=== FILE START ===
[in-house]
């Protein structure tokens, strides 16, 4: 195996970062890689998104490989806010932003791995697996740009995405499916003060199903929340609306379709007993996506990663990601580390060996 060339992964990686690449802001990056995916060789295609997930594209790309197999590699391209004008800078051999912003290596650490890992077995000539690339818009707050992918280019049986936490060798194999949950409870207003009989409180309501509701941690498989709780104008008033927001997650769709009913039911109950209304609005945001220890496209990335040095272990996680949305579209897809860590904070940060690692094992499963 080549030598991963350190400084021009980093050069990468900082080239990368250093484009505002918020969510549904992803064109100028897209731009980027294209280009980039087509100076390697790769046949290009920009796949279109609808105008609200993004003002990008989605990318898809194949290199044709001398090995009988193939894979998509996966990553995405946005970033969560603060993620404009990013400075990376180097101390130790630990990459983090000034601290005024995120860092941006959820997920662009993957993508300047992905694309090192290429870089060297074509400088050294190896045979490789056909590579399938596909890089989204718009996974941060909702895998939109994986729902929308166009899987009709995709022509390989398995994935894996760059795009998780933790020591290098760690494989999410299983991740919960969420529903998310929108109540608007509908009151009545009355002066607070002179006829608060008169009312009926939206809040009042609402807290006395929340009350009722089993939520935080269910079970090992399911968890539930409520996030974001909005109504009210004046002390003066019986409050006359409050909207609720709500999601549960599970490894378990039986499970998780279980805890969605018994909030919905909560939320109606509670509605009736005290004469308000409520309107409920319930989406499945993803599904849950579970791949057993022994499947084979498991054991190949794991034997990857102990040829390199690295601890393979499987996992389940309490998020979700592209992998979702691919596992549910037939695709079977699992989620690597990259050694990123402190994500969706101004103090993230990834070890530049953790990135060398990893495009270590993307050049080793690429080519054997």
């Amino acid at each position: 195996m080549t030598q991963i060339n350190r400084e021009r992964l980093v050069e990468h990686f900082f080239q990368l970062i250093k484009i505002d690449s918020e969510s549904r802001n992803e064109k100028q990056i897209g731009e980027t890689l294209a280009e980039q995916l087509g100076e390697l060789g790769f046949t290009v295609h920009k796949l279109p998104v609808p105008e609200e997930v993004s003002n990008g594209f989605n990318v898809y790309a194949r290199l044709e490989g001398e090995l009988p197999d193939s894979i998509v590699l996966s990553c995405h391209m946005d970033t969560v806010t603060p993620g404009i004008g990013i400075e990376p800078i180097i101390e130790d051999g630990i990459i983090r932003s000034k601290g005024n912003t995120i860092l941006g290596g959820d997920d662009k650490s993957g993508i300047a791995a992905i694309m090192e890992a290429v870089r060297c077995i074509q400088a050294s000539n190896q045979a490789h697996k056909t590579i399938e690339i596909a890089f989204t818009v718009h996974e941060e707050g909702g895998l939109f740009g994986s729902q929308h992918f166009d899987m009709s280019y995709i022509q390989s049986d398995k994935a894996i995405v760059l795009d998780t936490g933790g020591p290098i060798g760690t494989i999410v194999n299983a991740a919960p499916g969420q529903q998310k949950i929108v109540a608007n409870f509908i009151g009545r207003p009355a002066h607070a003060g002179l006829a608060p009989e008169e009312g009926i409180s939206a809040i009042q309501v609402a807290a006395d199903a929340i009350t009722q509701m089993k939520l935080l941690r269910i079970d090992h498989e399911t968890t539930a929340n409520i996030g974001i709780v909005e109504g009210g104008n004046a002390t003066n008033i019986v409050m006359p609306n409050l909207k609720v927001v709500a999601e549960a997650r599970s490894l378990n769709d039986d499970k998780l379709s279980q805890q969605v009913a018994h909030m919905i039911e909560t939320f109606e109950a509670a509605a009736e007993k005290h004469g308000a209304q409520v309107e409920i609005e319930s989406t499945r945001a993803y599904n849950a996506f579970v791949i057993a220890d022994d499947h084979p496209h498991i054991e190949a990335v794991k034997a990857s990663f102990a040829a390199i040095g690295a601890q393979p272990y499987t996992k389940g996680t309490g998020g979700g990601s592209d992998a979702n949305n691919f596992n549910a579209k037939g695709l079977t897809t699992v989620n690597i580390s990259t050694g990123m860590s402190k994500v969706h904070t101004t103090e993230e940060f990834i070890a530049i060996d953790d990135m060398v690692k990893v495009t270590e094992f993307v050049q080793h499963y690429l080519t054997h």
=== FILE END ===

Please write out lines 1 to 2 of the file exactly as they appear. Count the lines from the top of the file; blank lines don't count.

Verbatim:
[in-house]
């Protein structure tokens, strides 16, 4: 195996970062890689998104490989806010932003791995697996740009995405499916003060199903929340609306379709007993996506990663990601580390060996 060339992964990686690449802001990056995916060789295609997930594209790309197999590699391209004008800078051999912003290596650490890992077995000539690339818009707050992918280019049986936490060798194999949950409870207003009989409180309501509701941690498989709780104008008033927001997650769709009913039911109950209304609005945001220890496209990335040095272990996680949305579209897809860590904070940060690692094992499963 080549030598991963350190400084021009980093050069990468900082080239990368250093484009505002918020969510549904992803064109100028897209731009980027294209280009980039087509100076390697790769046949290009920009796949279109609808105008609200993004003002990008989605990318898809194949290199044709001398090995009988193939894979998509996966990553995405946005970033969560603060993620404009990013400075990376180097101390130790630990990459983090000034601290005024995120860092941006959820997920662009993957993508300047992905694309090192290429870089060297074509400088050294190896045979490789056909590579399938596909890089989204718009996974941060909702895998939109994986729902929308166009899987009709995709022509390989398995994935894996760059795009998780933790020591290098760690494989999410299983991740919960969420529903998310929108109540608007509908009151009545009355002066607070002179006829608060008169009312009926939206809040009042609402807290006395929340009350009722089993939520935080269910079970090992399911968890539930409520996030974001909005109504009210004046002390003066019986409050006359409050909207609720709500999601549960599970490894378990039986499970998780279980805890969605018994909030919905909560939320109606509670509605009736005290004469308000409520309107409920319930989406499945993803599904849950579970791949057993022994499947084979498991054991190949794991034997990857102990040829390199690295601890393979499987996992389940309490998020979700592209992998979702691919596992549910037939695709079977699992989620690597990259050694990123402190994500969706101004103090993230990834070890530049953790990135060398990893495009270590993307050049080793690429080519054997």